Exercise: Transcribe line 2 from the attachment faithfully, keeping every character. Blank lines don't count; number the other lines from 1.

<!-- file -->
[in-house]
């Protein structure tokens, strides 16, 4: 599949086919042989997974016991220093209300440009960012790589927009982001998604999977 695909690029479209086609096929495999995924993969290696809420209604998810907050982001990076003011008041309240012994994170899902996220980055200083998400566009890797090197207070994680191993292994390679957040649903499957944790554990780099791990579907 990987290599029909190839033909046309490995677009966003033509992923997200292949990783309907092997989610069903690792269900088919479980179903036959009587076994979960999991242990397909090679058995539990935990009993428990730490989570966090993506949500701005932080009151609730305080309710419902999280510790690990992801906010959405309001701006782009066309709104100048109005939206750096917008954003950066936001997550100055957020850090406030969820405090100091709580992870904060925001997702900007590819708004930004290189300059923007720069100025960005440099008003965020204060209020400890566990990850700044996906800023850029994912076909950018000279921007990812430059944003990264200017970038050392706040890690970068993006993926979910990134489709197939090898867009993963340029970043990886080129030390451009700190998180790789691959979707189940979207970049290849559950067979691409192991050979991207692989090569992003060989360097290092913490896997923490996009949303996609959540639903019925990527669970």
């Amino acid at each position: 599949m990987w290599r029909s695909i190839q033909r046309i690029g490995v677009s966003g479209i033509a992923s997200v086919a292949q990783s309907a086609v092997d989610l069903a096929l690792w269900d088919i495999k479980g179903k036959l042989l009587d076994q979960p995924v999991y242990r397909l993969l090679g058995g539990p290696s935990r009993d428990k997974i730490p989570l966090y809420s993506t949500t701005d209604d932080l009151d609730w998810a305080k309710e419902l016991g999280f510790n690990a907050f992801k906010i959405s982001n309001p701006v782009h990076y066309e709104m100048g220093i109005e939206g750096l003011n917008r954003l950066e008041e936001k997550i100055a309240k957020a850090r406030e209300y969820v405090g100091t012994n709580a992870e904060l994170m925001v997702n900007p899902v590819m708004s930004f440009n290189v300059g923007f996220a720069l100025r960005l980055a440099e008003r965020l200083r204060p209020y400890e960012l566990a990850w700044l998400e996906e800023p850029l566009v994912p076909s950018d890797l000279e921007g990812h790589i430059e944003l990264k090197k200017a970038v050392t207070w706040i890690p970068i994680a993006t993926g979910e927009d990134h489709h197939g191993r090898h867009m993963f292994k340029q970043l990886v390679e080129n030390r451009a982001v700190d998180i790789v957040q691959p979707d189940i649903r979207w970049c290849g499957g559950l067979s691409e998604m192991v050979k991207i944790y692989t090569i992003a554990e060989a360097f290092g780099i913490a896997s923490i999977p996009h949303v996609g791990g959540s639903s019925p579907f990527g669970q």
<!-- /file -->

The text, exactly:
């Protein structure tokens, strides 16, 4: 599949086919042989997974016991220093209300440009960012790589927009982001998604999977 695909690029479209086609096929495999995924993969290696809420209604998810907050982001990076003011008041309240012994994170899902996220980055200083998400566009890797090197207070994680191993292994390679957040649903499957944790554990780099791990579907 990987290599029909190839033909046309490995677009966003033509992923997200292949990783309907092997989610069903690792269900088919479980179903036959009587076994979960999991242990397909090679058995539990935990009993428990730490989570966090993506949500701005932080009151609730305080309710419902999280510790690990992801906010959405309001701006782009066309709104100048109005939206750096917008954003950066936001997550100055957020850090406030969820405090100091709580992870904060925001997702900007590819708004930004290189300059923007720069100025960005440099008003965020204060209020400890566990990850700044996906800023850029994912076909950018000279921007990812430059944003990264200017970038050392706040890690970068993006993926979910990134489709197939090898867009993963340029970043990886080129030390451009700190998180790789691959979707189940979207970049290849559950067979691409192991050979991207692989090569992003060989360097290092913490896997923490996009949303996609959540639903019925990527669970």